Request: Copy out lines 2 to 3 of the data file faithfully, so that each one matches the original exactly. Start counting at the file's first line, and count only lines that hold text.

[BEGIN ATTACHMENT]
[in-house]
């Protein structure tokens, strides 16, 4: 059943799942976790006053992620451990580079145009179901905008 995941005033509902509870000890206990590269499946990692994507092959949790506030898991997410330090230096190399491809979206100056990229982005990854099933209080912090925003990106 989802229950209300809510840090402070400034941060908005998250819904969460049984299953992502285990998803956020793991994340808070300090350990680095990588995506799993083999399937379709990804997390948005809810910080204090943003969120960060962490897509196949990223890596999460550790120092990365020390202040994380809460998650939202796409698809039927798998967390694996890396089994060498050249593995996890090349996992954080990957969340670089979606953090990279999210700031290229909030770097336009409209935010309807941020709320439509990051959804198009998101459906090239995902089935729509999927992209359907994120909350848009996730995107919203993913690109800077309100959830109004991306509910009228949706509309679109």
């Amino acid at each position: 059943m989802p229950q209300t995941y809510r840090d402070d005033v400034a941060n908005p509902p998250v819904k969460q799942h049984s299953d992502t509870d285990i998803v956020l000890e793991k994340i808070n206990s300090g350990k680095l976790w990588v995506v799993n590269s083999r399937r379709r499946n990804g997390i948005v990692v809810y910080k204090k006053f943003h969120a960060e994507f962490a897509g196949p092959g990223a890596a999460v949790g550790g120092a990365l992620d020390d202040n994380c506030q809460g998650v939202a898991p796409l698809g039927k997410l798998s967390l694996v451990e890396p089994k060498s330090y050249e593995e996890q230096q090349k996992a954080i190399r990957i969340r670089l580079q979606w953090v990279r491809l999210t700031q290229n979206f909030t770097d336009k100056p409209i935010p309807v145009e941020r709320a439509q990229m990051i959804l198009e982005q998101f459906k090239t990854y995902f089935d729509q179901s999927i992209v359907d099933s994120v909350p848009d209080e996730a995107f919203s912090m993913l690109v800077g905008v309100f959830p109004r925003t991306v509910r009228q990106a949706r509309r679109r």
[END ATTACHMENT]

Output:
């Protein structure tokens, strides 16, 4: 059943799942976790006053992620451990580079145009179901905008 995941005033509902509870000890206990590269499946990692994507092959949790506030898991997410330090230096190399491809979206100056990229982005990854099933209080912090925003990106 989802229950209300809510840090402070400034941060908005998250819904969460049984299953992502285990998803956020793991994340808070300090350990680095990588995506799993083999399937379709990804997390948005809810910080204090943003969120960060962490897509196949990223890596999460550790120092990365020390202040994380809460998650939202796409698809039927798998967390694996890396089994060498050249593995996890090349996992954080990957969340670089979606953090990279999210700031290229909030770097336009409209935010309807941020709320439509990051959804198009998101459906090239995902089935729509999927992209359907994120909350848009996730995107919203993913690109800077309100959830109004991306509910009228949706509309679109």
């Amino acid at each position: 059943m989802p229950q209300t995941y809510r840090d402070d005033v400034a941060n908005p509902p998250v819904k969460q799942h049984s299953d992502t509870d285990i998803v956020l000890e793991k994340i808070n206990s300090g350990k680095l976790w990588v995506v799993n590269s083999r399937r379709r499946n990804g997390i948005v990692v809810y910080k204090k006053f943003h969120a960060e994507f962490a897509g196949p092959g990223a890596a999460v949790g550790g120092a990365l992620d020390d202040n994380c506030q809460g998650v939202a898991p796409l698809g039927k997410l798998s967390l694996v451990e890396p089994k060498s330090y050249e593995e996890q230096q090349k996992a954080i190399r990957i969340r670089l580079q979606w953090v990279r491809l999210t700031q290229n979206f909030t770097d336009k100056p409209i935010p309807v145009e941020r709320a439509q990229m990051i959804l198009e982005q998101f459906k090239t990854y995902f089935d729509q179901s999927i992209v359907d099933s994120v909350p848009d209080e996730a995107f919203s912090m993913l690109v800077g905008v309100f959830p109004r925003t991306v509910r009228q990106a949706r509309r679109r």